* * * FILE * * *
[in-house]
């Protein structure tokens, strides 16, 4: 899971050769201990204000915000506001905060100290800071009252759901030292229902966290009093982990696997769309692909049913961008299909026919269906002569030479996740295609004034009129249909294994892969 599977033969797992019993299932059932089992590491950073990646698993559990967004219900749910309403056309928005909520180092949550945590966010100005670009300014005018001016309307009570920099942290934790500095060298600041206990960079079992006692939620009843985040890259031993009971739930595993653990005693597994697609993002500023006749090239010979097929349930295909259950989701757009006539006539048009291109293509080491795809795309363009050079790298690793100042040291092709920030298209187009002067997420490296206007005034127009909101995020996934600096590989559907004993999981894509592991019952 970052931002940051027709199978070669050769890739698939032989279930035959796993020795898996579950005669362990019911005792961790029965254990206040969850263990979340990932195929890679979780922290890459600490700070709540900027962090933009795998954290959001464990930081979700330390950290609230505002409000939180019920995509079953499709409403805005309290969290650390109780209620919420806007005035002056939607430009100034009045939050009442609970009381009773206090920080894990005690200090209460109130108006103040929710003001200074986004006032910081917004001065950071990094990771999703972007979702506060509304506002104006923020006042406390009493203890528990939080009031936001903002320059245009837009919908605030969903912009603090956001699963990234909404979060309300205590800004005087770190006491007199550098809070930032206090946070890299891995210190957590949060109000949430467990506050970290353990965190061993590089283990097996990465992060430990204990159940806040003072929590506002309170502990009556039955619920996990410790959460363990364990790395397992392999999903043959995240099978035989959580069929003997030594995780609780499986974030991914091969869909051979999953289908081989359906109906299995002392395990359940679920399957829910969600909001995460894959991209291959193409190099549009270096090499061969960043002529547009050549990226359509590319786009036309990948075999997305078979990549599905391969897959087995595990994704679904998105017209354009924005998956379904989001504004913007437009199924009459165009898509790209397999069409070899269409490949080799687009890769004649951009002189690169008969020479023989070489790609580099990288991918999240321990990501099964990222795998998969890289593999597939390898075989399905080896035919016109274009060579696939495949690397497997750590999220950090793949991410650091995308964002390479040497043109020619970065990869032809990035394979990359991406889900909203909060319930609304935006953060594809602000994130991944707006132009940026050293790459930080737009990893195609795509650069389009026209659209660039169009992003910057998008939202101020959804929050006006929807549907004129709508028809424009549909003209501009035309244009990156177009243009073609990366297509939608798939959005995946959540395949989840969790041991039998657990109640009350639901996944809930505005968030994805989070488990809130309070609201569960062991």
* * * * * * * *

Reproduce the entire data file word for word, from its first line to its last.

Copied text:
[in-house]
């Protein structure tokens, strides 16, 4: 899971050769201990204000915000506001905060100290800071009252759901030292229902966290009093982990696997769309692909049913961008299909026919269906002569030479996740295609004034009129249909294994892969 599977033969797992019993299932059932089992590491950073990646698993559990967004219900749910309403056309928005909520180092949550945590966010100005670009300014005018001016309307009570920099942290934790500095060298600041206990960079079992006692939620009843985040890259031993009971739930595993653990005693597994697609993002500023006749090239010979097929349930295909259950989701757009006539006539048009291109293509080491795809795309363009050079790298690793100042040291092709920030298209187009002067997420490296206007005034127009909101995020996934600096590989559907004993999981894509592991019952 970052931002940051027709199978070669050769890739698939032989279930035959796993020795898996579950005669362990019911005792961790029965254990206040969850263990979340990932195929890679979780922290890459600490700070709540900027962090933009795998954290959001464990930081979700330390950290609230505002409000939180019920995509079953499709409403805005309290969290650390109780209620919420806007005035002056939607430009100034009045939050009442609970009381009773206090920080894990005690200090209460109130108006103040929710003001200074986004006032910081917004001065950071990094990771999703972007979702506060509304506002104006923020006042406390009493203890528990939080009031936001903002320059245009837009919908605030969903912009603090956001699963990234909404979060309300205590800004005087770190006491007199550098809070930032206090946070890299891995210190957590949060109000949430467990506050970290353990965190061993590089283990097996990465992060430990204990159940806040003072929590506002309170502990009556039955619920996990410790959460363990364990790395397992392999999903043959995240099978035989959580069929003997030594995780609780499986974030991914091969869909051979999953289908081989359906109906299995002392395990359940679920399957829910969600909001995460894959991209291959193409190099549009270096090499061969960043002529547009050549990226359509590319786009036309990948075999997305078979990549599905391969897959087995595990994704679904998105017209354009924005998956379904989001504004913007437009199924009459165009898509790209397999069409070899269409490949080799687009890769004649951009002189690169008969020479023989070489790609580099990288991918999240321990990501099964990222795998998969890289593999597939390898075989399905080896035919016109274009060579696939495949690397497997750590999220950090793949991410650091995308964002390479040497043109020619970065990869032809990035394979990359991406889900909203909060319930609304935006953060594809602000994130991944707006132009940026050293790459930080737009990893195609795509650069389009026209659209660039169009992003910057998008939202101020959804929050006006929807549907004129709508028809424009549909003209501009035309244009990156177009243009073609990366297509939608798939959005995946959540395949989840969790041991039998657990109640009350639901996944809930505005968030994805989070488990809130309070609201569960062991």